Andy Jackson: CNJ Staff Writer
* Feds say California man supplied Clovis group with large quantities of meth.
Methamphetamine stuffed in the body of a baby doll and mailed from Los Angeles to Clovis is just one piece of evidence officials gathered in the state’s case against 15 suspected drug traffickers from Clovis, Lubbock and California.
Thursday’s raids and arrests of seven in Clovis was but one piece of a larger, year-long federal investigation into a methamphetamine organization headed by Fernando Enrique Perez, 31, of Clovis, according to the search warrant affidavit released Monday.
Confidential informants, undercover agents and telephone wire taps tracked the interstate methamphetamine trafficking organization, according to a search warrant affidavit written by a U.S. Drug Enforcement Administration agent.
Three federal law enforcement agencies investigated Perez (Drug Enforcement Administration, Alcohol Tobacco Firearms, and Federal Bureau of Investigation), the warrant said. One confidential informant said he/she transported between two and six pounds of methamphetamine by rental car or train between Inglewood, Calif., and Clovis for Perez between November 2004 and January 2005, according to the warrant.
David Rosales (born in 1977) is accused of being “the source of supply from California for the organization,” according to a search warrant affidavit. Rosales is in federal custody, said Assistant U.S. Attorney Sharon Kimball, who is handling the case.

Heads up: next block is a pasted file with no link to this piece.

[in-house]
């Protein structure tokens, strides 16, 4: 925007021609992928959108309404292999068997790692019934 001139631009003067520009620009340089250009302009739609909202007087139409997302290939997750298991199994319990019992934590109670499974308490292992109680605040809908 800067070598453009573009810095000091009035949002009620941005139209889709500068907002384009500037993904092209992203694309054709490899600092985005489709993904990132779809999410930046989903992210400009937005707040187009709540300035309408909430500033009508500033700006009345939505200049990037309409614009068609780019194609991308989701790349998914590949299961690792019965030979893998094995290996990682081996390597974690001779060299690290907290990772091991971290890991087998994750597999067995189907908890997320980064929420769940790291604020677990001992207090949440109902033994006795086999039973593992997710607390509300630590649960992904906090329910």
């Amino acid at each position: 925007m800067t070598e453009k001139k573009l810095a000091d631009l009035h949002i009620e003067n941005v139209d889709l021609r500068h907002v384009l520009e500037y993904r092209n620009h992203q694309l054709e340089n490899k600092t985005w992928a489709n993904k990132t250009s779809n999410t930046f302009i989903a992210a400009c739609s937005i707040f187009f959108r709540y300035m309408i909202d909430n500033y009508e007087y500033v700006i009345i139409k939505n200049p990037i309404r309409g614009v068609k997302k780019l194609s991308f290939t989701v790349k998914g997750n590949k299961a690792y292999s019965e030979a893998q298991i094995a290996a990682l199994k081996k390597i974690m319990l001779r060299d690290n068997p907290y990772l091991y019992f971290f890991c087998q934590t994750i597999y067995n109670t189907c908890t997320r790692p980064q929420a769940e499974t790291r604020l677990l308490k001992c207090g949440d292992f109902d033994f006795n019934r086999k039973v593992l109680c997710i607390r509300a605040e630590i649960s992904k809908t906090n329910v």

A confidential informant who cooperated with authorities to potentially reduce his/her criminal sentence said Rosales supplied five to 10 pounds of methamphetamine to Clovis per week, the warrant affidavit said.
The same informant told police Rosales had methamphetamine shipped to Clovis, two to four ounces at a time in stuffed animals and dolls from California, according to the warrant.
On Thursday, 12 of 15 suspected methamphetamine traffickers were taken into federal custody, according to a federal motion filed by Kimball. Three remained at large Monday, Kimball said.
Kimball filed a federal motion Monday the state be granted more time to provide evidence of the case to defense counsels, according to the motion document.
“The United States accumulated more than 1,000 pages of investigative reports and documentary evidence, as well as numerous audiotapes and other physical objects,” the motion said.
For 45 days, federal agents wiretapped 4,000 phone calls from two Clovis defendants, Perez and John Jesse Perez Jr., 40, the motion stated. Transcribing these conversations as evidence will take longer than the standard discovery time of eight days, according to the motion.
The case will now be heard in court after 70 days, because defense lawyers for eight defendants agreed to the motion for a time-extension Kimball requested.
Kimball would not reveal what was seized in Thursday’s Clovis raids. She said she didn’t want to taint the jury pool.
Both Perez men, Michelle D. Balch (born 1970) Jason Guitierrez, 26, and Adam Rivera, 27, were order held without bail during Monday’s detention hearings in federal court, Kimball said
Dorothy Ulibarri, 35, Chad Mobley, 37, and Allen Sierra, 28, were released to halfway houses, Kimball said.
Kimball said pretrial hearings have not been set yet.